Predicting LD on the basis of motivation, metacognition, and psychopathology: An ROC analysis

Georgios D. Sideridis, Paul L. Morgan, George Botsas, Susana Padeliadu, Douglas Fuchs

Research output: Contribution to journalArticlepeer-review

58 Scopus citations


We examined how strongly motivation, metacognition, and psychopathology acted as predictors of learning disabilities (LD). The results from five studies suggested that level of motivation (as shown through self-efficacy, motivational force, task avoidance, goal commitment, or self-concept) was highly accurate in classifying students with or at risk for LD. Metacognition and psychopathology were also strong predictors. Classification accuracy using receiver operating characteristic (ROC) curves ranged between 77% and 96%. These rates were much higher than the chance-level (i.e., 50%-55%) rates sometimes yielded by cognitive indices. Linear discriminant function (LDF) analysis substantiated classification accuracy. These results suggest that motivation, metacognition, and psychopathology are strong predictors of LD. Understanding the influence of these characteristics may help researchers and practitioners more accurately screen and treat students with LD.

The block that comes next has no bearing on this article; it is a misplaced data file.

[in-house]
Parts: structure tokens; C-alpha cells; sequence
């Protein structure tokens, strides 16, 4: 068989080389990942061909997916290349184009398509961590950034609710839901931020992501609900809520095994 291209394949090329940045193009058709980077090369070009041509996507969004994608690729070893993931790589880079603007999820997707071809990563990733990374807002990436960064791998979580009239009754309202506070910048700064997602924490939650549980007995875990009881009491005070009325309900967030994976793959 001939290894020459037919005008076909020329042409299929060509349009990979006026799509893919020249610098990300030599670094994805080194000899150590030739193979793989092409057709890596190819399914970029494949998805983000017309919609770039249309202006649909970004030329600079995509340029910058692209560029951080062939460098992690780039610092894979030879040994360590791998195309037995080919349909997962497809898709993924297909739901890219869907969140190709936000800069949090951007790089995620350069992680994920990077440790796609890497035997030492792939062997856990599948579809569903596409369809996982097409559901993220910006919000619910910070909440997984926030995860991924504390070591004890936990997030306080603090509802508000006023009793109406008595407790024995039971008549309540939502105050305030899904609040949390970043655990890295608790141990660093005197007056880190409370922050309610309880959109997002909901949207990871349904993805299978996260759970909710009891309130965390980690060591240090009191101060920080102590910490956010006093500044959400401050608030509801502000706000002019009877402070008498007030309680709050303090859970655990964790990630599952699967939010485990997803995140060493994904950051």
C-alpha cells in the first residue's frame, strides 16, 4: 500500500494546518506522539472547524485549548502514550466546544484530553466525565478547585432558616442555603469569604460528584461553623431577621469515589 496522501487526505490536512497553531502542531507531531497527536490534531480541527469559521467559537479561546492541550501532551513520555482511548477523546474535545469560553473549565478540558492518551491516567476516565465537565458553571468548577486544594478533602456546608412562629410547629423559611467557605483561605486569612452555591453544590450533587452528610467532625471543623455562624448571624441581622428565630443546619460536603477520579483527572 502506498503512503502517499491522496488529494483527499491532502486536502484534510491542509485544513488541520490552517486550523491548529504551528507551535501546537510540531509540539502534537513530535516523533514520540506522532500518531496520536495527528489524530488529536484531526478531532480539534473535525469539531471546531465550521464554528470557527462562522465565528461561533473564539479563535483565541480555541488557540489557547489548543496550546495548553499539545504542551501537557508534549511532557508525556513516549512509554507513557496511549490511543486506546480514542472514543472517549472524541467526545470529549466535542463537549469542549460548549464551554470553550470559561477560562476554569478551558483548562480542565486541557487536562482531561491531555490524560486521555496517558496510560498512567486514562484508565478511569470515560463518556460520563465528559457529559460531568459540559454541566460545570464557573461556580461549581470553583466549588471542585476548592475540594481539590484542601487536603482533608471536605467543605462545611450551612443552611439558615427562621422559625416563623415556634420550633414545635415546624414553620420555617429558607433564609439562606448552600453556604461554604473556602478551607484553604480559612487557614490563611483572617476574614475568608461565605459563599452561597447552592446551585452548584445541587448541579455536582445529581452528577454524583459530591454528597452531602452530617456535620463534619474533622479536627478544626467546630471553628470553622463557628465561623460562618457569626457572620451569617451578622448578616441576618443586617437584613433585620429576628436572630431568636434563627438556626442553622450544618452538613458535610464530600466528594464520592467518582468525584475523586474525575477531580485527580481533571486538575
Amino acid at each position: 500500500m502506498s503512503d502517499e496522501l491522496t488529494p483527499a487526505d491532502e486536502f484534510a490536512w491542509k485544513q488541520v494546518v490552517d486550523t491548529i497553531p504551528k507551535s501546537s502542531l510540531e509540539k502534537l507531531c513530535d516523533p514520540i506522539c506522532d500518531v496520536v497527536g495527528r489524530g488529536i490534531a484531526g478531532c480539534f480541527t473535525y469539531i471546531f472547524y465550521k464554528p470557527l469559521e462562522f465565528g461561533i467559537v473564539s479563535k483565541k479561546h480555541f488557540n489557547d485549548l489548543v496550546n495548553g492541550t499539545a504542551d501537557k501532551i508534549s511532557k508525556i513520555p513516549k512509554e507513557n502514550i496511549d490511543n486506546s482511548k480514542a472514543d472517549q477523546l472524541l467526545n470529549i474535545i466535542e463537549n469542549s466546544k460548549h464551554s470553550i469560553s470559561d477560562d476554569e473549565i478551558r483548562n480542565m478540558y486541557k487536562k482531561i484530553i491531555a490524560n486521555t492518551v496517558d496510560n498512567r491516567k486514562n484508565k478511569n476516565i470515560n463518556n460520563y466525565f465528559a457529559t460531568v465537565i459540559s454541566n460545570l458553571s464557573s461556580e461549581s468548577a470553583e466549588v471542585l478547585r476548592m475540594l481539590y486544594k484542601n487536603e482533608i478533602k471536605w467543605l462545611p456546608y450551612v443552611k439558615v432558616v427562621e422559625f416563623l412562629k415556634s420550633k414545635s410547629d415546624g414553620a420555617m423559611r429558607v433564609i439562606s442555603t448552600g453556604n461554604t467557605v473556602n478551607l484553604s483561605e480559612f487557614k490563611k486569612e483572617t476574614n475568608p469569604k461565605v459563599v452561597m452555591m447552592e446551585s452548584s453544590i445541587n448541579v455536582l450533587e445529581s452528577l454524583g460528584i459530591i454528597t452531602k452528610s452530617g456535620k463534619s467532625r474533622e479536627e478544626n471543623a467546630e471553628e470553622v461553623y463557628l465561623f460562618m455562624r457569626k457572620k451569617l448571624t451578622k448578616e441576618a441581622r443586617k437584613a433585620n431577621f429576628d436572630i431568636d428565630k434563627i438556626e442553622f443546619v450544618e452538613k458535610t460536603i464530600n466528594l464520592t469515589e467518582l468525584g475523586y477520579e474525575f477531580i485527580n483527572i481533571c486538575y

Original languageEnglish (US)
Pages (from-to)215-229
Number of pages15
JournalJournal of Learning Disabilities
Issue number3
StatePublished - 2006

All Science Journal Classification (ASJC) codes

  • Health(social science)
  • Education
  • General Health Professions


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